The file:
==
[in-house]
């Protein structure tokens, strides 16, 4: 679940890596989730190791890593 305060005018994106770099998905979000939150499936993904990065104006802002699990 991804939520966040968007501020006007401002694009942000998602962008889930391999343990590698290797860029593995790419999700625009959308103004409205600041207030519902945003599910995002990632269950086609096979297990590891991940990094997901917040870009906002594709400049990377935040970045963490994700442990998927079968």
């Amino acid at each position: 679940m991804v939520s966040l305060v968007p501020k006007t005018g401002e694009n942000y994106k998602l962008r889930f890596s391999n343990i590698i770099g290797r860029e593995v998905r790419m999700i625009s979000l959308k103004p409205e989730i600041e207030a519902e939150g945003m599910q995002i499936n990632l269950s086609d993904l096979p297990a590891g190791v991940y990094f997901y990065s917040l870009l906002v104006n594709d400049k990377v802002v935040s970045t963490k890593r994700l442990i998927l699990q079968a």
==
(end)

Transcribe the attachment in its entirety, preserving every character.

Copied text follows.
[in-house]
């Protein structure tokens, strides 16, 4: 679940890596989730190791890593 305060005018994106770099998905979000939150499936993904990065104006802002699990 991804939520966040968007501020006007401002694009942000998602962008889930391999343990590698290797860029593995790419999700625009959308103004409205600041207030519902945003599910995002990632269950086609096979297990590891991940990094997901917040870009906002594709400049990377935040970045963490994700442990998927079968």
């Amino acid at each position: 679940m991804v939520s966040l305060v968007p501020k006007t005018g401002e694009n942000y994106k998602l962008r889930f890596s391999n343990i590698i770099g290797r860029e593995v998905r790419m999700i625009s979000l959308k103004p409205e989730i600041e207030a519902e939150g945003m599910q995002i499936n990632l269950s086609d993904l096979p297990a590891g190791v991940y990094f997901y990065s917040l870009l906002v104006n594709d400049k990377v802002v935040s970045t963490k890593r994700l442990i998927l699990q079968a």